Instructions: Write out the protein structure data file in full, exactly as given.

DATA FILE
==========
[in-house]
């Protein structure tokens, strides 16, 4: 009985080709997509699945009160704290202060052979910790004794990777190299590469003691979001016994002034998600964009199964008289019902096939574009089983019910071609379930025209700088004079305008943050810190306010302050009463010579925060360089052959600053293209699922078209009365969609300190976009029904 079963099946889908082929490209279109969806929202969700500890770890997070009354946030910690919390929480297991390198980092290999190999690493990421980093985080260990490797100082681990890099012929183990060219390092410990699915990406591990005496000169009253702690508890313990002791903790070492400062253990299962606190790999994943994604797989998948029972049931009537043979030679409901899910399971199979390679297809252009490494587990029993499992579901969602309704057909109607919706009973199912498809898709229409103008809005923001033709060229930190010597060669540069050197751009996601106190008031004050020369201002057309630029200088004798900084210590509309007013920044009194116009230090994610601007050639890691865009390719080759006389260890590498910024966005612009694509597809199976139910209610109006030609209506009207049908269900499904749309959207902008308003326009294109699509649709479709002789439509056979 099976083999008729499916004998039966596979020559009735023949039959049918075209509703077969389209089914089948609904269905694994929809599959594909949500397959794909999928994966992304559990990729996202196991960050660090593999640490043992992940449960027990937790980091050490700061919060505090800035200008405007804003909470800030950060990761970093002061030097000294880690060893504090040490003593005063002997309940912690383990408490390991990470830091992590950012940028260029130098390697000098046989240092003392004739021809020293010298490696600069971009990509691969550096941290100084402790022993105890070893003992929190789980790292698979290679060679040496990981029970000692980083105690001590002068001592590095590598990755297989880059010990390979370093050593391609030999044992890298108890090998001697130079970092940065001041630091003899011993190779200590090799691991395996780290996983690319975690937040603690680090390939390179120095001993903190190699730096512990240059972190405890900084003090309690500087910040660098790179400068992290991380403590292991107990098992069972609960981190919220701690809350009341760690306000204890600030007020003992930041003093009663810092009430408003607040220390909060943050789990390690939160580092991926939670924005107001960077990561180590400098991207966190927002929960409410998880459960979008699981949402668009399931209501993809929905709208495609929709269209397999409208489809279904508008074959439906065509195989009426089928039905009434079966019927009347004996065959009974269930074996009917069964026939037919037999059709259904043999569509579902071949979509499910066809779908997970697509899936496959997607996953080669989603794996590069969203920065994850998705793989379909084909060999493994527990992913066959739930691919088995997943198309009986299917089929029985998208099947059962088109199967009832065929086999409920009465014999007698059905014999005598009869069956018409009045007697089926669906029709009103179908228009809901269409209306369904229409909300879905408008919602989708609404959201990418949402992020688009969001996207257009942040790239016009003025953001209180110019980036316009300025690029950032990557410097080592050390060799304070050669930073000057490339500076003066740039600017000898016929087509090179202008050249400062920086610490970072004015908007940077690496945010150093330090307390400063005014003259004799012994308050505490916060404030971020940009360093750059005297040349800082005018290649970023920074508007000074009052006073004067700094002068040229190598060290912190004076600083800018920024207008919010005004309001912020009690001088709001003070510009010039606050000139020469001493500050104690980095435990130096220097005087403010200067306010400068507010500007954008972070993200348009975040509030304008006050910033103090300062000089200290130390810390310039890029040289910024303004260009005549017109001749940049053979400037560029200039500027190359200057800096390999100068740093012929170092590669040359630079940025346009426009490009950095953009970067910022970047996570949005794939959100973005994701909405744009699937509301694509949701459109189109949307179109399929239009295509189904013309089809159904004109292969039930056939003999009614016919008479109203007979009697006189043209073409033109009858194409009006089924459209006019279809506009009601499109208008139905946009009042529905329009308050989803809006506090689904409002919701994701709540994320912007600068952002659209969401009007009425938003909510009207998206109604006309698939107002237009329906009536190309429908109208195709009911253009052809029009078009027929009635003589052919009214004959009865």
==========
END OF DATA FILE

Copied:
[in-house]
């Protein structure tokens, strides 16, 4: 009985080709997509699945009160704290202060052979910790004794990777190299590469003691979001016994002034998600964009199964008289019902096939574009089983019910071609379930025209700088004079305008943050810190306010302050009463010579925060360089052959600053293209699922078209009365969609300190976009029904 079963099946889908082929490209279109969806929202969700500890770890997070009354946030910690919390929480297991390198980092290999190999690493990421980093985080260990490797100082681990890099012929183990060219390092410990699915990406591990005496000169009253702690508890313990002791903790070492400062253990299962606190790999994943994604797989998948029972049931009537043979030679409901899910399971199979390679297809252009490494587990029993499992579901969602309704057909109607919706009973199912498809898709229409103008809005923001033709060229930190010597060669540069050197751009996601106190008031004050020369201002057309630029200088004798900084210590509309007013920044009194116009230090994610601007050639890691865009390719080759006389260890590498910024966005612009694509597809199976139910209610109006030609209506009207049908269900499904749309959207902008308003326009294109699509649709479709002789439509056979 099976083999008729499916004998039966596979020559009735023949039959049918075209509703077969389209089914089948609904269905694994929809599959594909949500397959794909999928994966992304559990990729996202196991960050660090593999640490043992992940449960027990937790980091050490700061919060505090800035200008405007804003909470800030950060990761970093002061030097000294880690060893504090040490003593005063002997309940912690383990408490390991990470830091992590950012940028260029130098390697000098046989240092003392004739021809020293010298490696600069971009990509691969550096941290100084402790022993105890070893003992929190789980790292698979290679060679040496990981029970000692980083105690001590002068001592590095590598990755297989880059010990390979370093050593391609030999044992890298108890090998001697130079970092940065001041630091003899011993190779200590090799691991395996780290996983690319975690937040603690680090390939390179120095001993903190190699730096512990240059972190405890900084003090309690500087910040660098790179400068992290991380403590292991107990098992069972609960981190919220701690809350009341760690306000204890600030007020003992930041003093009663810092009430408003607040220390909060943050789990390690939160580092991926939670924005107001960077990561180590400098991207966190927002929960409410998880459960979008699981949402668009399931209501993809929905709208495609929709269209397999409208489809279904508008074959439906065509195989009426089928039905009434079966019927009347004996065959009974269930074996009917069964026939037919037999059709259904043999569509579902071949979509499910066809779908997970697509899936496959997607996953080669989603794996590069969203920065994850998705793989379909084909060999493994527990992913066959739930691919088995997943198309009986299917089929029985998208099947059962088109199967009832065929086999409920009465014999007698059905014999005598009869069956018409009045007697089926669906029709009103179908228009809901269409209306369904229409909300879905408008919602989708609404959201990418949402992020688009969001996207257009942040790239016009003025953001209180110019980036316009300025690029950032990557410097080592050390060799304070050669930073000057490339500076003066740039600017000898016929087509090179202008050249400062920086610490970072004015908007940077690496945010150093330090307390400063005014003259004799012994308050505490916060404030971020940009360093750059005297040349800082005018290649970023920074508007000074009052006073004067700094002068040229190598060290912190004076600083800018920024207008919010005004309001912020009690001088709001003070510009010039606050000139020469001493500050104690980095435990130096220097005087403010200067306010400068507010500007954008972070993200348009975040509030304008006050910033103090300062000089200290130390810390310039890029040289910024303004260009005549017109001749940049053979400037560029200039500027190359200057800096390999100068740093012929170092590669040359630079940025346009426009490009950095953009970067910022970047996570949005794939959100973005994701909405744009699937509301694509949701459109189109949307179109399929239009295509189904013309089809159904004109292969039930056939003999009614016919008479109203007979009697006189043209073409033109009858194409009006089924459209006019279809506009009601499109208008139905946009009042529905329009308050989803809006506090689904409002919701994701709540994320912007600068952002659209969401009007009425938003909510009207998206109604006309698939107002237009329906009536190309429908109208195709009911253009052809029009078009027929009635003589052919009214004959009865």